Context: Premature thelarche in early childhood may evolve into true precocious puberty. The individuation of cases progressing to precocious puberty is challenging.
Objective: We analyzed the parameters predictive for progression in girls younger than 3 years.
Design and setting: We conducted a retrospective longitudinal study.
Patients and methods: A total of 450 girls referred for premature thelarche were initially evaluated, 353 were clinically monitored at 3-month intervals, and 97 underwent endocrine and imaging assessment. Central precocious puberty (CPP) was diagnosed in girls showing LH peak response to GnRH testing >5 mU/mL with tuber cinereum hamartoma at magnetic resonance imaging, or with normal magnetic resonance imaging but progression of puberty during follow-up.
Main outcome measure: We measured the progression to precocious puberty.
Results: Idiopathic premature thelarche (IPT) was diagnosed in 85 of the 97 girls who underwent extensive evaluation, CPP in nine girls, and peripheral precocious puberty in three girls. The uterus was >34 mm in six (7%) IPT girls and six (66.6%) CPP girls. Basal LH was >0.2 mU/mL in one (1.17%) IPT girl and eight (88.8%) CPP girls. LH peak was >5 mU/mL in 31 (36.4%) IPT girls and nine (100%) CPP girls. LH peak/FSH peak ratio was >1 in six (66.6%) CPP girls.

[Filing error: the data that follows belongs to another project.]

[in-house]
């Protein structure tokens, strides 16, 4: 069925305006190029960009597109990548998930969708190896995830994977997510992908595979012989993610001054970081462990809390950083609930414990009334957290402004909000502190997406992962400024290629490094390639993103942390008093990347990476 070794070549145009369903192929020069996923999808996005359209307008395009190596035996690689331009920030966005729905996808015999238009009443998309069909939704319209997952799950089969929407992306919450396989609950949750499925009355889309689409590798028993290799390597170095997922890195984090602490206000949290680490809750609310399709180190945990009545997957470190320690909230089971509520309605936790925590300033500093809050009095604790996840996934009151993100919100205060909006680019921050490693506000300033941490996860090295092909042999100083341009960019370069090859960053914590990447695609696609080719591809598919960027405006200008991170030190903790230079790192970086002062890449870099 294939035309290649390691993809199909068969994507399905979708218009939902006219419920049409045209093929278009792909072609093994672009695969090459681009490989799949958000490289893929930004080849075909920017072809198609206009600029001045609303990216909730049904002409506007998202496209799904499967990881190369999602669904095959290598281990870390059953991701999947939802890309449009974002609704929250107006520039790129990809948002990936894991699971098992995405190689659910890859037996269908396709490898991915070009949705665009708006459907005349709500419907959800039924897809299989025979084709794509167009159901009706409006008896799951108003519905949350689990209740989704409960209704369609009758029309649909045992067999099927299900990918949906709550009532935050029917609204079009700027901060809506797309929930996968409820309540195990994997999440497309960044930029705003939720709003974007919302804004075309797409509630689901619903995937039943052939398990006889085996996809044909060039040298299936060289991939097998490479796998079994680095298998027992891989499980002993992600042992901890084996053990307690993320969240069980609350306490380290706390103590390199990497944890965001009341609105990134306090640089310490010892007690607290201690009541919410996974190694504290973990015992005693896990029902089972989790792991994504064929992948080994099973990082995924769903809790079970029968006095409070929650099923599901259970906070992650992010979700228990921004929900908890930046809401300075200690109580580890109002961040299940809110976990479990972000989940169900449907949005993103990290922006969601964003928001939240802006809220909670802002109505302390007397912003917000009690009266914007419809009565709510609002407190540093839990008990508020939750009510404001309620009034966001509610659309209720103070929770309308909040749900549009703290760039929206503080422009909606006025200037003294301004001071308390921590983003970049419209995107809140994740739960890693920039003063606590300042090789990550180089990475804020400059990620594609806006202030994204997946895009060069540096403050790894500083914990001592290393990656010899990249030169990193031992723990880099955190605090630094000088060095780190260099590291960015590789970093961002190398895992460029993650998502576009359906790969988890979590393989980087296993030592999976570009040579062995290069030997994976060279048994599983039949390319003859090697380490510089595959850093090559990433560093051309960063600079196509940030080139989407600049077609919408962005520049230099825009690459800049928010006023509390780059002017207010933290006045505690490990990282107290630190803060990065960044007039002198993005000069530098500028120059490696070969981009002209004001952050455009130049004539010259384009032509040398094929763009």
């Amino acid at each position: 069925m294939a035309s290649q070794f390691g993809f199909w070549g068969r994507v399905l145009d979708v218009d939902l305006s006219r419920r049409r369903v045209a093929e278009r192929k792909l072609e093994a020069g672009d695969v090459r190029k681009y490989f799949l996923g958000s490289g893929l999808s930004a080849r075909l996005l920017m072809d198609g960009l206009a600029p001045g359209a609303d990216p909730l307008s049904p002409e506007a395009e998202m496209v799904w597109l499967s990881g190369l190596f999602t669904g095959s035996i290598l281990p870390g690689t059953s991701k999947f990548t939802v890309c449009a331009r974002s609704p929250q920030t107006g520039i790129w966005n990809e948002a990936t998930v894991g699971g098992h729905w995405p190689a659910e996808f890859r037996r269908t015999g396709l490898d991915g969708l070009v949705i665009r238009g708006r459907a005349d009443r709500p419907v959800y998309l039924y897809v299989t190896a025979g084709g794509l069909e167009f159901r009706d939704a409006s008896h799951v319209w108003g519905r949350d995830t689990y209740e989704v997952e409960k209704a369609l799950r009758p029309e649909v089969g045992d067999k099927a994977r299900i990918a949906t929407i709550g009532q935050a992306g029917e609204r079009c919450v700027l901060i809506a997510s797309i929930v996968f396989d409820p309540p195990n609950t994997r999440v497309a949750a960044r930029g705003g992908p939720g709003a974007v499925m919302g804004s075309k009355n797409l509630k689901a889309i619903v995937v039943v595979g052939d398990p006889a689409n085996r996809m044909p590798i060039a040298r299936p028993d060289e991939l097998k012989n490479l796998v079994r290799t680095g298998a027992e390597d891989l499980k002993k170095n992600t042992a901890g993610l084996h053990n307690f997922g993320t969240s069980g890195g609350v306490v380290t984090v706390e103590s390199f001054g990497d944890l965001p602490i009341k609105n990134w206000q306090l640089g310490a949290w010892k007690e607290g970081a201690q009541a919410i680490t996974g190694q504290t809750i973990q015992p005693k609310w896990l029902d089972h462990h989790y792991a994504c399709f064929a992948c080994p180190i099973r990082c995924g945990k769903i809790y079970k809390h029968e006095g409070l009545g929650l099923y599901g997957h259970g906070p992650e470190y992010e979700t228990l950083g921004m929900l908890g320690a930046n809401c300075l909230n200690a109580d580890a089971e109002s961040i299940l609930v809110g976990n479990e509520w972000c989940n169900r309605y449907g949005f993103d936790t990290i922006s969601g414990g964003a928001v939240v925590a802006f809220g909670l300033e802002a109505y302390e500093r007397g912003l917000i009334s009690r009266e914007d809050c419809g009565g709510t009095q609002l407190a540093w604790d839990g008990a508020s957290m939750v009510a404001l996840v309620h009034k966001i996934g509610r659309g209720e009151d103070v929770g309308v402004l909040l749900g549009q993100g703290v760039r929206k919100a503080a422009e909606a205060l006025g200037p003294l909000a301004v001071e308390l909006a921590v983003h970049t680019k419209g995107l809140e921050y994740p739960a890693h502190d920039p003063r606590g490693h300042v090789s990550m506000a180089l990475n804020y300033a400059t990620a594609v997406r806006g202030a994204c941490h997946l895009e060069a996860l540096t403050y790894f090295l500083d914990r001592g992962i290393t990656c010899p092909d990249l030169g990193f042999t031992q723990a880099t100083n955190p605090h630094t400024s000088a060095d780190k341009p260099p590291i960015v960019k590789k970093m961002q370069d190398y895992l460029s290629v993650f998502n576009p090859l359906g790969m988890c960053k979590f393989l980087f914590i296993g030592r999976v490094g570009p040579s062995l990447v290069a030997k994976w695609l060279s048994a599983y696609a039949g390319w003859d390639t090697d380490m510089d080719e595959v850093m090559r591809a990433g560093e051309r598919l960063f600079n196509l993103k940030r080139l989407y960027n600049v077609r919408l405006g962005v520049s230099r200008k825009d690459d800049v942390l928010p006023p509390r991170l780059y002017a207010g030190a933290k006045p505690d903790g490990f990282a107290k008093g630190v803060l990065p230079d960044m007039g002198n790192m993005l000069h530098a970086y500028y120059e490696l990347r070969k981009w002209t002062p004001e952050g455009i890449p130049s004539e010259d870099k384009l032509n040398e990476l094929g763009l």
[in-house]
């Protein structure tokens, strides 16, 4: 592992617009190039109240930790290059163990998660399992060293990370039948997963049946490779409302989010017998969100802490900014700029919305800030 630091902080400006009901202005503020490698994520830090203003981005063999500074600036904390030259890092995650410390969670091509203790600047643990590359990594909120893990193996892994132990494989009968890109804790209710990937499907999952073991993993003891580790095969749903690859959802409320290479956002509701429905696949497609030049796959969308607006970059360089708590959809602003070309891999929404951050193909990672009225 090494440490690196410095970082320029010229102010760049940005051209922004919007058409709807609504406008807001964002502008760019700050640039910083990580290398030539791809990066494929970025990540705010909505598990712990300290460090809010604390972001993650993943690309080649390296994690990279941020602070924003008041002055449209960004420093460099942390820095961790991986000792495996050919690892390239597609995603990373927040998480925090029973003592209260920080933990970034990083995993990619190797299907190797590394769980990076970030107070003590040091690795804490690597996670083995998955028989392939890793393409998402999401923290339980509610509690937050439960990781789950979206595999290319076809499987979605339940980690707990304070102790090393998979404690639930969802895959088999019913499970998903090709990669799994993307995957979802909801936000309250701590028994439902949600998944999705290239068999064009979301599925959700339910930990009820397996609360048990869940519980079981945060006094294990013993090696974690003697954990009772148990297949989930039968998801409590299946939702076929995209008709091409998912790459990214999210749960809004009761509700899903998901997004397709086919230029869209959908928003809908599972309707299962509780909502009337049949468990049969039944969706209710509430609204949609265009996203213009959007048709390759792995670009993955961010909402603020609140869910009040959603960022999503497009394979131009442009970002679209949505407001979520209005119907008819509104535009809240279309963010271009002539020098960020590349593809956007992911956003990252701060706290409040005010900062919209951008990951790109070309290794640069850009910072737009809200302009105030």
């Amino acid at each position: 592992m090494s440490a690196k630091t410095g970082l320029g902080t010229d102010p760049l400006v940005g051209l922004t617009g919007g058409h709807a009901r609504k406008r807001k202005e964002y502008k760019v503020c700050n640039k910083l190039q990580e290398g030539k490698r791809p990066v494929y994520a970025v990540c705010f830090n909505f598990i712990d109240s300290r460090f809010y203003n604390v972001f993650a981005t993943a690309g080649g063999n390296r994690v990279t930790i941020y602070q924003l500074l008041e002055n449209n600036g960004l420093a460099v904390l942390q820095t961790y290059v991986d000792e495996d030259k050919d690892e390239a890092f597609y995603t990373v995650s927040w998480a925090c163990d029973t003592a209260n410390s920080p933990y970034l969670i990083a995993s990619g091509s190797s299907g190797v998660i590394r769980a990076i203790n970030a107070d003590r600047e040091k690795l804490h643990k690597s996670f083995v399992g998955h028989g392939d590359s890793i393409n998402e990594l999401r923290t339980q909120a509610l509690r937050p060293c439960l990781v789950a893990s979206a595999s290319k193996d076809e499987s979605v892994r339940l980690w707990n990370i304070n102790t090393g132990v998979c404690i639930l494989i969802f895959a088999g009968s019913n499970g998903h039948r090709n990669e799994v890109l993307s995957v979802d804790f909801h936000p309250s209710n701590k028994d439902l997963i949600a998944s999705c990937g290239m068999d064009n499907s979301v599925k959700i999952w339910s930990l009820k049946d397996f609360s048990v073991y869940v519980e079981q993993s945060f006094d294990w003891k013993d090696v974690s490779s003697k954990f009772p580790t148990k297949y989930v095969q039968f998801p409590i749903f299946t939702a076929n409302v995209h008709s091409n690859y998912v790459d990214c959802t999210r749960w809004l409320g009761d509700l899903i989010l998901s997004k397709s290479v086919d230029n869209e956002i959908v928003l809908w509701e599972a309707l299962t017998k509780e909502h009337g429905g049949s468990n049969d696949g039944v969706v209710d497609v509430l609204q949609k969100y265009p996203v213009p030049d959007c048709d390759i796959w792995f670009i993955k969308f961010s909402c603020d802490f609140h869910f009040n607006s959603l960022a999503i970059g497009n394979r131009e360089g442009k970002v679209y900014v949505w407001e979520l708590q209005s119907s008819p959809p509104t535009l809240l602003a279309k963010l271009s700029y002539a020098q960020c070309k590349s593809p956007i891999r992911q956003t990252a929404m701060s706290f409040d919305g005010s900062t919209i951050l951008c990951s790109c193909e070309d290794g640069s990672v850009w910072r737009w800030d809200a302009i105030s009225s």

Conclusions: None of the available tests alone allows identification of girls who will progress to precocious puberty. Elevated LH responses to GnRH are common but are not related to progression toward puberty. The combined measurement of basal LH and longitudinal diameter of the uterus represents a reliable screening approach to identify subjects who should undergo GnRH testing.